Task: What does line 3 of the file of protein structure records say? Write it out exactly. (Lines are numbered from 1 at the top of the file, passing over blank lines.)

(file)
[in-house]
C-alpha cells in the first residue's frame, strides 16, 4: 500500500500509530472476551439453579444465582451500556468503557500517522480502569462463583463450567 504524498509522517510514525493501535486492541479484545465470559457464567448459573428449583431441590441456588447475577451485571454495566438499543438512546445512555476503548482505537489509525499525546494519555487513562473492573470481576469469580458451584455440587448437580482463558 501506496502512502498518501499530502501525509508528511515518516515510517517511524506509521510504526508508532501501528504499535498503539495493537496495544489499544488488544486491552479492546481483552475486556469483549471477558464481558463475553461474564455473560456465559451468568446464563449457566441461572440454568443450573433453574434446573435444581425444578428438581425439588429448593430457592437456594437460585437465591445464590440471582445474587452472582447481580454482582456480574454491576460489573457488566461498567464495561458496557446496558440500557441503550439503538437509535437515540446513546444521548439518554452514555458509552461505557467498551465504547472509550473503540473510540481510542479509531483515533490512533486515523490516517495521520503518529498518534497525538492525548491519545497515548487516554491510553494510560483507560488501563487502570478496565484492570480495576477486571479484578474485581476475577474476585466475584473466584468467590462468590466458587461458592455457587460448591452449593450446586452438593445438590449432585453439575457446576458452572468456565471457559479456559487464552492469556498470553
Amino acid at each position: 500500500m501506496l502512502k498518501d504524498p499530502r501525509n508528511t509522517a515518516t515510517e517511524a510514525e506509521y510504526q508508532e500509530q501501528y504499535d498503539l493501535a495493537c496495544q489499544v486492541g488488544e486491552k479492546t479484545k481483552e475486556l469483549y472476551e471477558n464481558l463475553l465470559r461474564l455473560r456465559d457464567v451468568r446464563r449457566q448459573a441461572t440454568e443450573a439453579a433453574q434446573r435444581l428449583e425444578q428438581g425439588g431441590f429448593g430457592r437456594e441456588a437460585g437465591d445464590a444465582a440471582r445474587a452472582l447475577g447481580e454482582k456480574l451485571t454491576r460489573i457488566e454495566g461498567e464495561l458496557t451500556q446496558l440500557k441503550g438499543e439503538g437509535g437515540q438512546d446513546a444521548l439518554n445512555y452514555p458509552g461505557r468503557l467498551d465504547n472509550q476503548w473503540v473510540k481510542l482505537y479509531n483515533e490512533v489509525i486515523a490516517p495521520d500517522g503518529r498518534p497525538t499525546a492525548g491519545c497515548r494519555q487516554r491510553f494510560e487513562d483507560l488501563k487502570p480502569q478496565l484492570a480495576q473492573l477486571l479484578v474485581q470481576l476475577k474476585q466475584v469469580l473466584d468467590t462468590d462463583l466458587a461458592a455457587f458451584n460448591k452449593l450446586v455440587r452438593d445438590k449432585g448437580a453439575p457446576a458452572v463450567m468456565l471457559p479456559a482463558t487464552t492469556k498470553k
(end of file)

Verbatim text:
Amino acid at each position: 500500500m501506496l502512502k498518501d504524498p499530502r501525509n508528511t509522517a515518516t515510517e517511524a510514525e506509521y510504526q508508532e500509530q501501528y504499535d498503539l493501535a495493537c496495544q489499544v486492541g488488544e486491552k479492546t479484545k481483552e475486556l469483549y472476551e471477558n464481558l463475553l465470559r461474564l455473560r456465559d457464567v451468568r446464563r449457566q448459573a441461572t440454568e443450573a439453579a433453574q434446573r435444581l428449583e425444578q428438581g425439588g431441590f429448593g430457592r437456594e441456588a437460585g437465591d445464590a444465582a440471582r445474587a452472582l447475577g447481580e454482582k456480574l451485571t454491576r460489573i457488566e454495566g461498567e464495561l458496557t451500556q446496558l440500557k441503550g438499543e439503538g437509535g437515540q438512546d446513546a444521548l439518554n445512555y452514555p458509552g461505557r468503557l467498551d465504547n472509550q476503548w473503540v473510540k481510542l482505537y479509531n483515533e490512533v489509525i486515523a490516517p495521520d500517522g503518529r498518534p497525538t499525546a492525548g491519545c497515548r494519555q487516554r491510553f494510560e487513562d483507560l488501563k487502570p480502569q478496565l484492570a480495576q473492573l477486571l479484578v474485581q470481576l476475577k474476585q466475584v469469580l473466584d468467590t462468590d462463583l466458587a461458592a455457587f458451584n460448591k452449593l450446586v455440587r452438593d445438590k449432585g448437580a453439575p457446576a458452572v463450567m468456565l471457559p479456559a482463558t487464552t492469556k498470553k